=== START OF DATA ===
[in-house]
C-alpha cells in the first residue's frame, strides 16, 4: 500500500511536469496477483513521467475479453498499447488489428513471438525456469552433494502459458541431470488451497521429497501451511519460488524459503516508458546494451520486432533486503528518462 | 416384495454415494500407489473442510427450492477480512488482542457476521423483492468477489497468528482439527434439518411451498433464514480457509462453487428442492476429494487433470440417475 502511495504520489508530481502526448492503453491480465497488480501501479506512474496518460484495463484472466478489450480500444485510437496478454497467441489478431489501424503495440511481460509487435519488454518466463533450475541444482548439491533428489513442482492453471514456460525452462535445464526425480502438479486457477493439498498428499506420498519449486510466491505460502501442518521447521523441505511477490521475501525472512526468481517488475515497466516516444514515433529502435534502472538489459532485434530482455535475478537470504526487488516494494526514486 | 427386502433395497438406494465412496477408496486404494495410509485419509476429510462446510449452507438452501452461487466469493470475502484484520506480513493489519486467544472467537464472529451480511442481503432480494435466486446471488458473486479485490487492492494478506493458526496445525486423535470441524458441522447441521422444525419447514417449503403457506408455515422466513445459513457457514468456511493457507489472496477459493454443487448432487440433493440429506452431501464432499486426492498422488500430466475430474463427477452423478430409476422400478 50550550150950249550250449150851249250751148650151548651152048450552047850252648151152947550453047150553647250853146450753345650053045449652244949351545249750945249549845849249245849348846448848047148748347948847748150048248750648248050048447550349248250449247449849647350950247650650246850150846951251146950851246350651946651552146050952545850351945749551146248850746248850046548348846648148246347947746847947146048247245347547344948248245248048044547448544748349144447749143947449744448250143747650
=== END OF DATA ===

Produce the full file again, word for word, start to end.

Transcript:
[in-house]
C-alpha cells in the first residue's frame, strides 16, 4: 500500500511536469496477483513521467475479453498499447488489428513471438525456469552433494502459458541431470488451497521429497501451511519460488524459503516508458546494451520486432533486503528518462 | 416384495454415494500407489473442510427450492477480512488482542457476521423483492468477489497468528482439527434439518411451498433464514480457509462453487428442492476429494487433470440417475 502511495504520489508530481502526448492503453491480465497488480501501479506512474496518460484495463484472466478489450480500444485510437496478454497467441489478431489501424503495440511481460509487435519488454518466463533450475541444482548439491533428489513442482492453471514456460525452462535445464526425480502438479486457477493439498498428499506420498519449486510466491505460502501442518521447521523441505511477490521475501525472512526468481517488475515497466516516444514515433529502435534502472538489459532485434530482455535475478537470504526487488516494494526514486 | 427386502433395497438406494465412496477408496486404494495410509485419509476429510462446510449452507438452501452461487466469493470475502484484520506480513493489519486467544472467537464472529451480511442481503432480494435466486446471488458473486479485490487492492494478506493458526496445525486423535470441524458441522447441521422444525419447514417449503403457506408455515422466513445459513457457514468456511493457507489472496477459493454443487448432487440433493440429506452431501464432499486426492498422488500430466475430474463427477452423478430409476422400478 50550550150950249550250449150851249250751148650151548651152048450552047850252648151152947550453047150553647250853146450753345650053045449652244949351545249750945249549845849249245849348846448848047148748347948847748150048248750648248050048447550349248250449247449849647350950247650650246850150846951251146950851246350651946651552146050952545850351945749551146248850746248850046548348846648148246347947746847947146048247245347547344948248245248048044547448544748349144447749143947449744448250143747650